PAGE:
Anal warts, also known as condylomata acuminata, are caused by the human papilloma virus (HPV). They appear mainly in the perianal or genital areas, inside and around the anus. If HPV is left untreated, anal warts tend to grow larger and spread to other parts of the body. They can even transform into cancer of the anus or genital tract.

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A healthcare provider can diagnose anal warts through a physical exam. They might inspect the area with a special tool called an anoscope to check inside your anus for warts, or they might perform a pelvic exam for women and people assigned female at birth (AFAB). Your healthcare provider may also ask you about any symptoms you have. For example, bleeding from the anal canal might suggest that you have hemorrhoids, but it could also be a sign of anal warts.

If your anal warts are small and only on the outside of your anus, your healthcare provider may recommend that you use over-the-counter wart removers. These can be bought at most drugstores and are safe to use if you follow the directions on the label.

Your doctor might also want to take a biopsy, in which they remove a sample of the wart for testing in the laboratory. This is usually only done if your anal warts don’t respond to other treatments or they are making you uncomfortable.

If you have anal warts, it’s important to get them treated as soon as possible. If you don’t, they can grow large and become painful. They can also spread to other parts of your body if you come into contact with someone who has them. It’s especially important to get them treated if you’re pregnant, as genital warts can spread through sexual activity and skin-to-skin contact.

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Anal warts are caused by the human papillomavirus (HPV). HPV is an extremely common sexually transmitted virus. The virus can live in your body for one to six months and then become active, causing warts. There are many different types of HPV that can cause warts on the hands, feet, genital area, or anus.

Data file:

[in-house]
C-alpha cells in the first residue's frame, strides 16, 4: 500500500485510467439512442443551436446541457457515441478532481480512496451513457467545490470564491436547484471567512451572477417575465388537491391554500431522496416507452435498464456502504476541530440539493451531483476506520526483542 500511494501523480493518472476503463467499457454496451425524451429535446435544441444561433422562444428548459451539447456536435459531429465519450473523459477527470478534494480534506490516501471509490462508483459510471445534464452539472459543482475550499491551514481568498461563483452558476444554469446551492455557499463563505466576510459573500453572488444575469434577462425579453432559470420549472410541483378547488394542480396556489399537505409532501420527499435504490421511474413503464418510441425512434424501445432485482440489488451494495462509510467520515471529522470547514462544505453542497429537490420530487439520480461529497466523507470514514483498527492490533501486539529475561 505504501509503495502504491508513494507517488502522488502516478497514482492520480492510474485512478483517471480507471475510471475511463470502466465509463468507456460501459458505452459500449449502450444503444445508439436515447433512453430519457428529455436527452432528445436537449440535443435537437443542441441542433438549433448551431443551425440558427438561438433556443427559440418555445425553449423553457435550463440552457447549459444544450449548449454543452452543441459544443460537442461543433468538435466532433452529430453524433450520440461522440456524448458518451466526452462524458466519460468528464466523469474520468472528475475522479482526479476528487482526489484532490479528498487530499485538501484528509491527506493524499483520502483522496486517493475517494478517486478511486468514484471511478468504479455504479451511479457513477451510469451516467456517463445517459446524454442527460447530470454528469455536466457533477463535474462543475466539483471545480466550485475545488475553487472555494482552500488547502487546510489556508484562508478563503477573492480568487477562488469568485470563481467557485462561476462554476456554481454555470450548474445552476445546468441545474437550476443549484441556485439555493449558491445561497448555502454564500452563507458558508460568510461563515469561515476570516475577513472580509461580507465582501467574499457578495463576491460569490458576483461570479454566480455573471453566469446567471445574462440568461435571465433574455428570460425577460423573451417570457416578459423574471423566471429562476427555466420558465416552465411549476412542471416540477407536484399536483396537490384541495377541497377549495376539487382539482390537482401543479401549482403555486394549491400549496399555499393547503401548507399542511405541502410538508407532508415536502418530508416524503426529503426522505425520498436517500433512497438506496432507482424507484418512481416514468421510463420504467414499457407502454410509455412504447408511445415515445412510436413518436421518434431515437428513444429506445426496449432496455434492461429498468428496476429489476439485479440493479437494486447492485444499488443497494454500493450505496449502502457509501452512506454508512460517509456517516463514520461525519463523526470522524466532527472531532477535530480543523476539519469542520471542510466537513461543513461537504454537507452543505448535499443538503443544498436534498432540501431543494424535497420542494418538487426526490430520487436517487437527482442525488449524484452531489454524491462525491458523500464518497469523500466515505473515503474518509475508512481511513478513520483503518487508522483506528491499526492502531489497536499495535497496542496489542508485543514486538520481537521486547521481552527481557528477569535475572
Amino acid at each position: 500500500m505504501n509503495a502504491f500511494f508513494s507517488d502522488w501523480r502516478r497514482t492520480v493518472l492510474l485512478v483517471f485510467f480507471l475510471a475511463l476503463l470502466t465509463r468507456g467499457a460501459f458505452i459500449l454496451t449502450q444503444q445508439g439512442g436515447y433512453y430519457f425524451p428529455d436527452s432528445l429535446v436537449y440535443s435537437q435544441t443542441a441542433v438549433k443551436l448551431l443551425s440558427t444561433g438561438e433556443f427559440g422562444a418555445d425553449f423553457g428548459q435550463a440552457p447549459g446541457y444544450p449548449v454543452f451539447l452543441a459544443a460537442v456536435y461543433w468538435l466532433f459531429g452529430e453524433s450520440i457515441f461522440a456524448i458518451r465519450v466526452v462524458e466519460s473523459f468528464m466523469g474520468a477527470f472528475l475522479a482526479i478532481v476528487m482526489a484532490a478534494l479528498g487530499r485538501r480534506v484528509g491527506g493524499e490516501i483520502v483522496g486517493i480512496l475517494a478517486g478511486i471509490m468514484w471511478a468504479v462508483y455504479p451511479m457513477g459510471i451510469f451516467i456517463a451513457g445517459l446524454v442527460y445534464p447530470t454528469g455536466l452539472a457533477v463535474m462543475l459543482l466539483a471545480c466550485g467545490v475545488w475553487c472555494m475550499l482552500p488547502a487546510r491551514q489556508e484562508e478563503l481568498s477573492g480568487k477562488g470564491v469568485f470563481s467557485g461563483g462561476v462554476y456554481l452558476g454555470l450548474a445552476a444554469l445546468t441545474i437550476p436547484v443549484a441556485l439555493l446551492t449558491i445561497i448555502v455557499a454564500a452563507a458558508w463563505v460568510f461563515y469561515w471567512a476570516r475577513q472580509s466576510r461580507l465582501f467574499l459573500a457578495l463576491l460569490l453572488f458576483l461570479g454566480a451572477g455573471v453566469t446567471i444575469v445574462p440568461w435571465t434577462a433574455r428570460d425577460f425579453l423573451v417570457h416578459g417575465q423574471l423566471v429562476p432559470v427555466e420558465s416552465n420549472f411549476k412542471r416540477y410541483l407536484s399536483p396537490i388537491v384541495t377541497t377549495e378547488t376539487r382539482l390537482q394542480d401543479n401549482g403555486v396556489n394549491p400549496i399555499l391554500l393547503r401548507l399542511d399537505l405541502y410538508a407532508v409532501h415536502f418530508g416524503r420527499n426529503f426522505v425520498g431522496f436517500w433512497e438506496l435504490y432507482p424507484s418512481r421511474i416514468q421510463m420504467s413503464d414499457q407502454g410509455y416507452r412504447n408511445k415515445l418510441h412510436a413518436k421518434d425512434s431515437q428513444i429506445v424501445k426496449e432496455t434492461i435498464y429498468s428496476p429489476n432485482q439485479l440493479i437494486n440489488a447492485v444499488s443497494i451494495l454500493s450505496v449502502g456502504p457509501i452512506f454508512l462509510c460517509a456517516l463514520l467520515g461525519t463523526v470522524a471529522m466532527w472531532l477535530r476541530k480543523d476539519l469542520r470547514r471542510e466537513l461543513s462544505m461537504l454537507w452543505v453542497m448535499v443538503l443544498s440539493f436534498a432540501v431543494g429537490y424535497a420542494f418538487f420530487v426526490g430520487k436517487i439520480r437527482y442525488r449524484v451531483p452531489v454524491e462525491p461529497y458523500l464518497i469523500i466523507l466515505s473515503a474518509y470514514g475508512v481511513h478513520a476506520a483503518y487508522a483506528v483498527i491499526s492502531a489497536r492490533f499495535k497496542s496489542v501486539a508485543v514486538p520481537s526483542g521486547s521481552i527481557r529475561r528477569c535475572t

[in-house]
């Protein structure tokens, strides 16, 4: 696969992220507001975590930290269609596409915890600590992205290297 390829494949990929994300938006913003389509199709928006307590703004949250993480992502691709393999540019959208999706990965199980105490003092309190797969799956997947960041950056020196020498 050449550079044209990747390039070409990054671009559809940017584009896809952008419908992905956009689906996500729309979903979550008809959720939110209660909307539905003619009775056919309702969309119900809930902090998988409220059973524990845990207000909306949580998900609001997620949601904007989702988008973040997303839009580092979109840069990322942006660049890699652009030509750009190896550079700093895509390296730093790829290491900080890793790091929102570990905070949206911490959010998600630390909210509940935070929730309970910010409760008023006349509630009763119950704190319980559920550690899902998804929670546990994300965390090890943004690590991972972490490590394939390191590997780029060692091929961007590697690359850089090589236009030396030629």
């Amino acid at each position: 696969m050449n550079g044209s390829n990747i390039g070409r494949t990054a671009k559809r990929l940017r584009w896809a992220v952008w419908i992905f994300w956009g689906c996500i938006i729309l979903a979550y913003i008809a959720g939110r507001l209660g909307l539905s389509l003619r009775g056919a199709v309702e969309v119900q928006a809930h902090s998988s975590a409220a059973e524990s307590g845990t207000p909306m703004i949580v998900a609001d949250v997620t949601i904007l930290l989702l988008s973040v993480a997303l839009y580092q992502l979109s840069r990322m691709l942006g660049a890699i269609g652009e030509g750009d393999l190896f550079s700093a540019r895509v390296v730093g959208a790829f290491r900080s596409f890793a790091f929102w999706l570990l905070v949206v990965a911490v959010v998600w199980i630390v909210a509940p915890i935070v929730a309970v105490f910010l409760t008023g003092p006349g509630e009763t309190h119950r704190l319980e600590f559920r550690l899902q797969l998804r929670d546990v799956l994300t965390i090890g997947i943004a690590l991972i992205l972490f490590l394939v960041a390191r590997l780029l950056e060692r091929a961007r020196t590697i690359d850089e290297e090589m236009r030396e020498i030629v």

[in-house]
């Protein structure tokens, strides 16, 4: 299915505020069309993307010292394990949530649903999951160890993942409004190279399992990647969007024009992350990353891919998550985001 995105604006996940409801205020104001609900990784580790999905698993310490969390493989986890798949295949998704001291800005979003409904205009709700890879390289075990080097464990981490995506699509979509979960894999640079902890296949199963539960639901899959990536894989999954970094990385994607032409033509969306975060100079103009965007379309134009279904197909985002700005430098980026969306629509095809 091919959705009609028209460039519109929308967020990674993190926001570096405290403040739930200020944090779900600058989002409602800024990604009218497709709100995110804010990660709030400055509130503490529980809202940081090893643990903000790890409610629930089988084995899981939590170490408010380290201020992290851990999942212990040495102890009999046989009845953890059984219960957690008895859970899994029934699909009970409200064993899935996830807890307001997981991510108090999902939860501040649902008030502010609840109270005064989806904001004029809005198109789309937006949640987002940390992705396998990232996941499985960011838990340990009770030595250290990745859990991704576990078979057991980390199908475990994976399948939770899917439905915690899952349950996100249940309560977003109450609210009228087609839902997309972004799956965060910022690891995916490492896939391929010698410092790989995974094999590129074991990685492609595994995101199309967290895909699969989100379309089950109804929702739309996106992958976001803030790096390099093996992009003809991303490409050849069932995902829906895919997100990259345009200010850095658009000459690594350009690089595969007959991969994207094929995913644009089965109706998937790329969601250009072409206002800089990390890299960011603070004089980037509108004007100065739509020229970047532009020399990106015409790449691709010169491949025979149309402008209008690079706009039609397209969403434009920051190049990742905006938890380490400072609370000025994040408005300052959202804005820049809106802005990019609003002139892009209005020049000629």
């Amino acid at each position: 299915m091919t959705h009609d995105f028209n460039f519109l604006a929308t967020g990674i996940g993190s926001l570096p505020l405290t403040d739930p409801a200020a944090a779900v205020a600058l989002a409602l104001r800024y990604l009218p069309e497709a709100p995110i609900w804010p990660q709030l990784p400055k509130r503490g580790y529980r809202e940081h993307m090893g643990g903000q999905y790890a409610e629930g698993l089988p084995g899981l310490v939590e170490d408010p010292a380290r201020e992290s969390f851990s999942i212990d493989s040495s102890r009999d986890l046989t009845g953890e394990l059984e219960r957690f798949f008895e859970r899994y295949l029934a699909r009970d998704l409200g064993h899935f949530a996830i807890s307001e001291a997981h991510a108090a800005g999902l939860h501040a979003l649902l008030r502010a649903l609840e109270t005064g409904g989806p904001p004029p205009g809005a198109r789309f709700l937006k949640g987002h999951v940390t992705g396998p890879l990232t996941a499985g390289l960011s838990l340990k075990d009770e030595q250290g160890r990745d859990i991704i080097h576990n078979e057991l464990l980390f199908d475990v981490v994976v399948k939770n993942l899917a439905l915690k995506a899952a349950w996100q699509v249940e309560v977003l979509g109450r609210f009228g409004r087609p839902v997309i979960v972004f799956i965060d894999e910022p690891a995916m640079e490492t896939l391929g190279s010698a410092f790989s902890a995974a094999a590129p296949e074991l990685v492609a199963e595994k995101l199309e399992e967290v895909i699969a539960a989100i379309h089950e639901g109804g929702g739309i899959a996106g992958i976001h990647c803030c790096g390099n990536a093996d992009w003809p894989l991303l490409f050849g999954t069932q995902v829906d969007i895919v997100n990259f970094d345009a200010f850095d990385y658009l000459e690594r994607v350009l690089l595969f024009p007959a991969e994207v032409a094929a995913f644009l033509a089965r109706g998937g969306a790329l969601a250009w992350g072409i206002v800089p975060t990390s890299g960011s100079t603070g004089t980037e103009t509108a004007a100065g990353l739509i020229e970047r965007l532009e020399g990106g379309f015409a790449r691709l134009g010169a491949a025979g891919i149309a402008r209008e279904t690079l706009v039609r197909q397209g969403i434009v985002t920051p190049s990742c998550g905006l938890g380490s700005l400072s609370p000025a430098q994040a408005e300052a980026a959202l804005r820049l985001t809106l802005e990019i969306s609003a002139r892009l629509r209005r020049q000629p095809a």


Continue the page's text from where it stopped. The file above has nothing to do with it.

Most often, anal warts are small and can be treated with medication. There are topical medications that can be applied in the office and at home, such as podophyllin, trichloroacetic acid, or bichloroacetic acid. These medicines need to be carefully and precisely applied by a physician in order to avoid injury to surrounding healthy tissue.

If warts are extensive, don’t respond to treatment, or are located inside the anus canal, they may need to be removed surgically. This can be done in the office under a local anesthetic or, for extensive surgery, in a hospital or surgery center.

Occasionally, anal warts develop abnormal changes under the microscope that look like pre-cancerous cells. These are called low- and high-grade anal intraepithelial neoplasia (LGAIN/HGAIN) or anal dysplasia. They can grow and spread rapidly if they are not treated. Your physician will discuss with you whether LGAIN/HGAIN is a reason to treat your anal warts now, or if watchful waiting would be appropriate in your case.